Among my dearest life memories are walking into a news stand shop on a warm summer evening. The tired sun slowly retiring in the distance. Lights just coming on. A soft breeze getting cooler. Big cars rolling past as you trot down the sidewalk … opening a green wooden screen door … no air conditioning … paper everywhere … the distinctive smell of stacks and stacks of newsprint, magazines, and paperbacks, mingling with freshly opened tobacco, in what in retrospect was aromatherapy … the slam of an ice cream novelty freezer lid in the back, as kids tire of the comics racks … a wall of candy and gum as you approach the register … coins dancing on a worn laminate counter as they ring it up.

Walking out through that screen door with your treats and pleasures for the evening, as the door obeys a long ropey spring and slams behind you … but reluctant to let you completely leave … as the smells and hustle and bustle linger on for a few seconds more back out on the pavement. It was a soothing experience every time.

Glad I lived it, and sad that these experiences are now basically gone from the landscape.
 
From The Cabin Coffee Table — An occasional look back at what the old Codgers saw and smoked (with a little detour and frolic, here and there):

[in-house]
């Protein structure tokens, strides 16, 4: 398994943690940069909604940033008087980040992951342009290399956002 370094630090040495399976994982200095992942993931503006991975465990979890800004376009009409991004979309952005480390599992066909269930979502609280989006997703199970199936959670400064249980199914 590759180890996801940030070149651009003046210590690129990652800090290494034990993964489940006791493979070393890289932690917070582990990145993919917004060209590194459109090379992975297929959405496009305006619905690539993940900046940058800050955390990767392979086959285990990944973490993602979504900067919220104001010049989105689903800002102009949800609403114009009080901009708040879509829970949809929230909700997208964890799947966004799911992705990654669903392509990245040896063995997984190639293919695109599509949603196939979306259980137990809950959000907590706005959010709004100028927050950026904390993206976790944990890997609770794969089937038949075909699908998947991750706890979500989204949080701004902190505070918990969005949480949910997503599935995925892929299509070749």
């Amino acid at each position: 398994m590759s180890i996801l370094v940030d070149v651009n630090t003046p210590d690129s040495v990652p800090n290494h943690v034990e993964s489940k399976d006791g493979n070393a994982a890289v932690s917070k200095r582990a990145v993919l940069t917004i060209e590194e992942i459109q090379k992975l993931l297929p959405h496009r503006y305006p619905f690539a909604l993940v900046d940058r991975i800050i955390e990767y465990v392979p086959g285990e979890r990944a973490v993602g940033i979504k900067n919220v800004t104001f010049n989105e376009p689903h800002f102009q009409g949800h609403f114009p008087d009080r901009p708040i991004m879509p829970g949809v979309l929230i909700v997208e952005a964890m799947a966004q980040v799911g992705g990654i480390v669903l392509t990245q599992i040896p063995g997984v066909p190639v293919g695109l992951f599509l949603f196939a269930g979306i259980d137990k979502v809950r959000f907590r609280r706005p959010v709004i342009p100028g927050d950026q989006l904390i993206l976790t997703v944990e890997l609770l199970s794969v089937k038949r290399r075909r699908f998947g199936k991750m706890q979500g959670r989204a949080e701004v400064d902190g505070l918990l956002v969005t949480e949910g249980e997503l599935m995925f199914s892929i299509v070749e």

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Atomic power of one kind or another had been a staple in the SF pulp magazines for some years before this. The man in the street might not have had any idea how atomic forces worked, but he'd surely heard the term by this time.

In the penultimate panel, the young guy Judge rRobbins is talking with looks kind of like Christopher Reeve as Clark Kent. (Reeve reportedly based his Clark on Cary Grant's nerdy paleontologist in Bringing Up Baby, which appeared only 4 years before this ad. Maybe the artist was going on that.)
 
Atomic power of one kind or another had been a staple in the SF pulp magazines for some years before this. The man in the street might not have had any idea how atomic forces worked, but he'd surely heard the term by this time.

In the penultimate panel, the young guy Judge rRobbins is talking with looks kind of like Christopher Reeve as Clark Kent. (Reeve reportedly based his Clark on Cary Grant's nerdy paleontologist in Bringing Up Baby, which appeared only 4 years before this ad. Maybe the artist was going on that.)

That may BE Clark, secretly investigating the sinister Electrothanasia Ray...
 
From The Cabin Coffee Table — An occasional look back at what the old Codgers saw and smoked (with a little detour and frolic, here and there):


Ronson. At one time a major American lighter manufacturer. And one that any codger was delighted to receive as a classy gift, especially if it was a touch-tip model. Even though he still used a Zippo or matches outside.